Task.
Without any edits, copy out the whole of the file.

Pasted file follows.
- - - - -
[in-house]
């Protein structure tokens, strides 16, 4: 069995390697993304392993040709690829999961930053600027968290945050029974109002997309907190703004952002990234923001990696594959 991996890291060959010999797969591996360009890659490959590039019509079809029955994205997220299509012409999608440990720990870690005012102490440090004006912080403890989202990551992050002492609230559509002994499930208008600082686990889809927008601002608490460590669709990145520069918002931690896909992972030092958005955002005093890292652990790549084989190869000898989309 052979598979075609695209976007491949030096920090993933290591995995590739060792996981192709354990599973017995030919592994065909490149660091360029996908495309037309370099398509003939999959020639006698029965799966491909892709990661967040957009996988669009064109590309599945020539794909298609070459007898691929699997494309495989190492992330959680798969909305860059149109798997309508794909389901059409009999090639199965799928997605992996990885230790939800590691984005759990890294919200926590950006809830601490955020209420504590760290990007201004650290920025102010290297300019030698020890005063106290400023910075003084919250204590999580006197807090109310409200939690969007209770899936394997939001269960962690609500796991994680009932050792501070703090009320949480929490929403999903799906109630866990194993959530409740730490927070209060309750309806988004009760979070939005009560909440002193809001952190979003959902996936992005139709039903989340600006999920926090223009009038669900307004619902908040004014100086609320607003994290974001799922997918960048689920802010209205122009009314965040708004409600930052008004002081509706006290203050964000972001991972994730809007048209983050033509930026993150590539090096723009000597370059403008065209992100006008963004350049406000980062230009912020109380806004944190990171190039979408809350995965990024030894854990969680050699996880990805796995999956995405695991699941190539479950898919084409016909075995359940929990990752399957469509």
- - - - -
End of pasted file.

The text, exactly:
[in-house]
């Protein structure tokens, strides 16, 4: 069995390697993304392993040709690829999961930053600027968290945050029974109002997309907190703004952002990234923001990696594959 991996890291060959010999797969591996360009890659490959590039019509079809029955994205997220299509012409999608440990720990870690005012102490440090004006912080403890989202990551992050002492609230559509002994499930208008600082686990889809927008601002608490460590669709990145520069918002931690896909992972030092958005955002005093890292652990790549084989190869000898989309 052979598979075609695209976007491949030096920090993933290591995995590739060792996981192709354990599973017995030919592994065909490149660091360029996908495309037309370099398509003939999959020639006698029965799966491909892709990661967040957009996988669009064109590309599945020539794909298609070459007898691929699997494309495989190492992330959680798969909305860059149109798997309508794909389901059409009999090639199965799928997605992996990885230790939800590691984005759990890294919200926590950006809830601490955020209420504590760290990007201004650290920025102010290297300019030698020890005063106290400023910075003084919250204590999580006197807090109310409200939690969007209770899936394997939001269960962690609500796991994680009932050792501070703090009320949480929490929403999903799906109630866990194993959530409740730490927070209060309750309806988004009760979070939005009560909440002193809001952190979003959902996936992005139709039903989340600006999920926090223009009038669900307004619902908040004014100086609320607003994290974001799922997918960048689920802010209205122009009314965040708004409600930052008004002081509706006290203050964000972001991972994730809007048209983050033509930026993150590539090096723009000597370059403008065209992100006008963004350049406000980062230009912020109380806004944190990171190039979408809350995965990024030894854990969680050699996880990805796995999956995405695991699941190539479950898919084409016909075995359940929990990752399957469509």